Advances in DNA sequencing technologies could make it easier to measure the effects of inbreeding in a given animal population—captive or wild.
Studying the effects of inbreeding in wild populations has been challenging because the analysis requires a detailed family tree. Previous DNA studies that have investigated a link between inbreeding and fitness in wild animals have has limited success as they used only a small number of genetic markers—around 10.
But a new study published in the Proceedings of the National Academy of Sciences details the use of high throughput DNA sequencing—which generates more than 10,000 genetic markers—to assess inbreeding in a captive mouse population as well as in wild harbor seals.
Using a zoo population of mice with a known family tree, the researchers first checked the validity of their method for measuring inbreeding. They then carried out autopsies and took DNA samples from harbor seals stranded on Dutch beaches. The study revealed that inbred individuals were more likely to suffer from lung parasite infection.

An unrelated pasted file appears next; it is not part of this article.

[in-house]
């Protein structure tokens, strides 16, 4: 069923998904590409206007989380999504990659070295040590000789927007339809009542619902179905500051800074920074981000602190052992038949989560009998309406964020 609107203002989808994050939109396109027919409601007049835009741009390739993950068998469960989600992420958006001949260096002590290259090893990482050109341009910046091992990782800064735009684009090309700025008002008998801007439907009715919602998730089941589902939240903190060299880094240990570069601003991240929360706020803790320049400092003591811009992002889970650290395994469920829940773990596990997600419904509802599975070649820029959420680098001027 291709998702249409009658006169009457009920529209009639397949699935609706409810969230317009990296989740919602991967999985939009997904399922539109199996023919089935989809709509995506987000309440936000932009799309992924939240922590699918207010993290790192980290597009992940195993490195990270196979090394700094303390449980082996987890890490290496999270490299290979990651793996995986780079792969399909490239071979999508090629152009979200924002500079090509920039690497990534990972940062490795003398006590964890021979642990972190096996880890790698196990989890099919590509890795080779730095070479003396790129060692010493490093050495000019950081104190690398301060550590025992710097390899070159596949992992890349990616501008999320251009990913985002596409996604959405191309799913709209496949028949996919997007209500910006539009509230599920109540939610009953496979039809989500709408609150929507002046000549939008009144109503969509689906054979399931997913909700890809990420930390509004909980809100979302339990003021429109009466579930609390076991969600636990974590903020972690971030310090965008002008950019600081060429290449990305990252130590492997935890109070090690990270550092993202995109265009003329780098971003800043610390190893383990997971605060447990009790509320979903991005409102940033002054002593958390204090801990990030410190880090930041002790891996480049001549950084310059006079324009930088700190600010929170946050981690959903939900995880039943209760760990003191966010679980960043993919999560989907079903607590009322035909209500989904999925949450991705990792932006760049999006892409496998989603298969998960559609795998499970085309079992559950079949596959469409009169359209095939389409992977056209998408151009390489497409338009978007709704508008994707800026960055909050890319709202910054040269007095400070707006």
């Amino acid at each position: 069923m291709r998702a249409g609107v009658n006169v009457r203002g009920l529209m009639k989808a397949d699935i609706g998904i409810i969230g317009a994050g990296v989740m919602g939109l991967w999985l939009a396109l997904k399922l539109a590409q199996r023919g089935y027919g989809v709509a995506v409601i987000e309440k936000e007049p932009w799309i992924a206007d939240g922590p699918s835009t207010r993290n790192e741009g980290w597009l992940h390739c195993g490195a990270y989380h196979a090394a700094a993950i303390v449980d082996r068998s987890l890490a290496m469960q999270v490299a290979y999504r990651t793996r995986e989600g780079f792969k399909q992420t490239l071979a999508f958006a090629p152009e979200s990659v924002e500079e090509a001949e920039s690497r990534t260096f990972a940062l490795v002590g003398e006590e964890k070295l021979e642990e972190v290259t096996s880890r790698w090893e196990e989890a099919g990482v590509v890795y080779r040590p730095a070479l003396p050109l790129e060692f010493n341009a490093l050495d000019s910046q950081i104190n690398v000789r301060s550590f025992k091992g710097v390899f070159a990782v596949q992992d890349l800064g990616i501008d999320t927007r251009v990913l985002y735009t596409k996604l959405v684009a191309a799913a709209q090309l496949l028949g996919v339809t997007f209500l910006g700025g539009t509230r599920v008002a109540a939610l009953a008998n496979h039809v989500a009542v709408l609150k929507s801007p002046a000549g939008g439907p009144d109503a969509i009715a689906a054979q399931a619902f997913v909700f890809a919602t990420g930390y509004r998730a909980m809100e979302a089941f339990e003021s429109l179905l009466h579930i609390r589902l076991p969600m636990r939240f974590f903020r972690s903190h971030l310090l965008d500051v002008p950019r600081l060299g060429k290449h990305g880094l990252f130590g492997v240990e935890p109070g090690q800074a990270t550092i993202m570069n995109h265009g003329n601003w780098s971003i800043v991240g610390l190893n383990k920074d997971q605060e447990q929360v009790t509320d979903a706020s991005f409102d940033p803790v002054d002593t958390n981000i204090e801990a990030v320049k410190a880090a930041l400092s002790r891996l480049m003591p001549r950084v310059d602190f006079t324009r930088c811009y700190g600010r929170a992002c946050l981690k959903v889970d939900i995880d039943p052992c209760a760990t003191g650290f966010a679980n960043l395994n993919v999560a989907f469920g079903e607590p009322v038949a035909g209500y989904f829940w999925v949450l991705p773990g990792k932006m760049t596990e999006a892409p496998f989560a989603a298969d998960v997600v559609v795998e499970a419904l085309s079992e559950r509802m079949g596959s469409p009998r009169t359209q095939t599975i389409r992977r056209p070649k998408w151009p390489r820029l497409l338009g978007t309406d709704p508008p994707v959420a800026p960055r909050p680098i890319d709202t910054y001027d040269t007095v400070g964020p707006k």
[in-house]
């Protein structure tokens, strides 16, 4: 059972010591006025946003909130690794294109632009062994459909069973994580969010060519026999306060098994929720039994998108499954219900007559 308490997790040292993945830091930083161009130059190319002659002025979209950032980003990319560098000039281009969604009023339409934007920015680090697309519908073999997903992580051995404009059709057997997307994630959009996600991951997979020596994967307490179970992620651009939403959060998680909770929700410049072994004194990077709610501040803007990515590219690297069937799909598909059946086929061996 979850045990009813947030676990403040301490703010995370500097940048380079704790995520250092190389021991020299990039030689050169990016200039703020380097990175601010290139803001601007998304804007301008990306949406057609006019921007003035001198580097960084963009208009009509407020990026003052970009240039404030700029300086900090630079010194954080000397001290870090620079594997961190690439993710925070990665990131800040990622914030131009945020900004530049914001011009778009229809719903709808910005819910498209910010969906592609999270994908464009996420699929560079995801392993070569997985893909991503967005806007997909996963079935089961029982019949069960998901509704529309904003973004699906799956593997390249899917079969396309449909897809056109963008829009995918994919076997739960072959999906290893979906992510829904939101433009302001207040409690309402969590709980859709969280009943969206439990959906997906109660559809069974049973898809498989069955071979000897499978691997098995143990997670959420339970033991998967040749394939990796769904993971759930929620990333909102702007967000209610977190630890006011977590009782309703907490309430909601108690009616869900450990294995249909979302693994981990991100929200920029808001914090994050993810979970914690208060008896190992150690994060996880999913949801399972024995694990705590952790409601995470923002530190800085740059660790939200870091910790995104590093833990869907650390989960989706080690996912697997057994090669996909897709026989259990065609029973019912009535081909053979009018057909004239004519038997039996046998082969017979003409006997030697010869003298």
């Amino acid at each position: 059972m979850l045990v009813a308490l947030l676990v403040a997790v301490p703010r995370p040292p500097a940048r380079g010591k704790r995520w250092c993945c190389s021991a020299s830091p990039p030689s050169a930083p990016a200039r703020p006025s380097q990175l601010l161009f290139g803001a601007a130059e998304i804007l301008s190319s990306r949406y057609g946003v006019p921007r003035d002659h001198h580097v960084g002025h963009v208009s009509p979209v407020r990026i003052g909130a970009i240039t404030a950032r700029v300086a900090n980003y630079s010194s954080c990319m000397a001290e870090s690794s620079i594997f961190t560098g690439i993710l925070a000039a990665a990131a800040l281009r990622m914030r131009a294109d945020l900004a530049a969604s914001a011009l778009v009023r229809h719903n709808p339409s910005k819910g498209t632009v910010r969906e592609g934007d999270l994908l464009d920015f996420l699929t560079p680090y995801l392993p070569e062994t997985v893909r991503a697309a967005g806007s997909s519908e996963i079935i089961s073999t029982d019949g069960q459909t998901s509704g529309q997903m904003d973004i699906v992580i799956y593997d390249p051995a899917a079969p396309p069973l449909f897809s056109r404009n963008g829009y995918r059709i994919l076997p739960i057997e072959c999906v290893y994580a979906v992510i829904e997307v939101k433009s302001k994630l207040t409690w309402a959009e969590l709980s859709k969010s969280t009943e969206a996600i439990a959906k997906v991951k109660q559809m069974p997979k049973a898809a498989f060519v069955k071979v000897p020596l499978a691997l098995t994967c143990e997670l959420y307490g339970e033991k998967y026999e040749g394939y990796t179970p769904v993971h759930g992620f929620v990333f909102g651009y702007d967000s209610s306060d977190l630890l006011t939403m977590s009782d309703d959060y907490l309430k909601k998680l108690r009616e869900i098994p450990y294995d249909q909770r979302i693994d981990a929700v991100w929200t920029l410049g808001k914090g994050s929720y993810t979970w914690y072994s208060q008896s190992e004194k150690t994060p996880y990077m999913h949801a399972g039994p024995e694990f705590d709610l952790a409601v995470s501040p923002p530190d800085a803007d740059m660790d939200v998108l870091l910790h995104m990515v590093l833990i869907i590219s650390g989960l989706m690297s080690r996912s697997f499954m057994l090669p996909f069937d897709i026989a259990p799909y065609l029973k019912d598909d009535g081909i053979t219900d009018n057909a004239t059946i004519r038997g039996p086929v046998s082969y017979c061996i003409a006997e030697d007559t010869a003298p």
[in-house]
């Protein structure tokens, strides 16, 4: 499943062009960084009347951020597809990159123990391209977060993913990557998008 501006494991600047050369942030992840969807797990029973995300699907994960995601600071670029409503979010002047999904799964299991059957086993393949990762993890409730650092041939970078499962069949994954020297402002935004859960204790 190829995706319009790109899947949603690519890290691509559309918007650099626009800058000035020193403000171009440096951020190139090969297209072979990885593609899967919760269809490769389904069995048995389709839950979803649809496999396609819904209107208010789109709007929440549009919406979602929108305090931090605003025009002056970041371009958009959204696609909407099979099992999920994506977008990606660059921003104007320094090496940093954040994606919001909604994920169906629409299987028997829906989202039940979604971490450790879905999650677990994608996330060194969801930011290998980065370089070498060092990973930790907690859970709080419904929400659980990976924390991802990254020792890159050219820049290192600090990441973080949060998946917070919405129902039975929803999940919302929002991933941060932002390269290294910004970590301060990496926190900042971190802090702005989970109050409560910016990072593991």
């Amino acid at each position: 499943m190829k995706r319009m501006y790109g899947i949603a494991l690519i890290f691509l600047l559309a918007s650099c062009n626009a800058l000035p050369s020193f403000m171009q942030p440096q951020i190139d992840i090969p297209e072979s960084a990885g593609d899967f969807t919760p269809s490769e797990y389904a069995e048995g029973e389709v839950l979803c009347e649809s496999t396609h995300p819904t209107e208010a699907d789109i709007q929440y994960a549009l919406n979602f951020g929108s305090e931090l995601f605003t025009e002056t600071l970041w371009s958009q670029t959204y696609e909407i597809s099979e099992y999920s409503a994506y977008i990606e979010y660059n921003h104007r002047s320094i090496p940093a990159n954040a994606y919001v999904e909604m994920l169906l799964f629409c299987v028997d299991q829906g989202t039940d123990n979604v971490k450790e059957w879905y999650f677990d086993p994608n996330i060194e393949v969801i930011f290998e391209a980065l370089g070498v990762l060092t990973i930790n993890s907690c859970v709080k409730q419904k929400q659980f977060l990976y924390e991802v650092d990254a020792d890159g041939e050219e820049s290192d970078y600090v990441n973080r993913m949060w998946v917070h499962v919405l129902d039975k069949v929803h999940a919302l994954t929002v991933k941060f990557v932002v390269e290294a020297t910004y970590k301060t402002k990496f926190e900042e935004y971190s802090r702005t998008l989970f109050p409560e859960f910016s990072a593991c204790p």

“We have shown that in some species inbreeding in the wild may be a bigger problem than previously thought,” says the study’s lead author Joseph Hoffman of the Department of Animal Behavior at Bielefeld University.
The research may help efforts to conserve rare species.
“This technique can be used to establish if there is an inbreeding problem in wild populations so that possible remedial action can be taken,” explains senior author Kanchon Dasmahapatra of the Department of Biology at the University of York.
The study included scientists from University College London, the British Antarctic Survey, Erasmus University, Utrecht University, CNRS Montpellier, and Chicago Zoological Society.
Source: University of York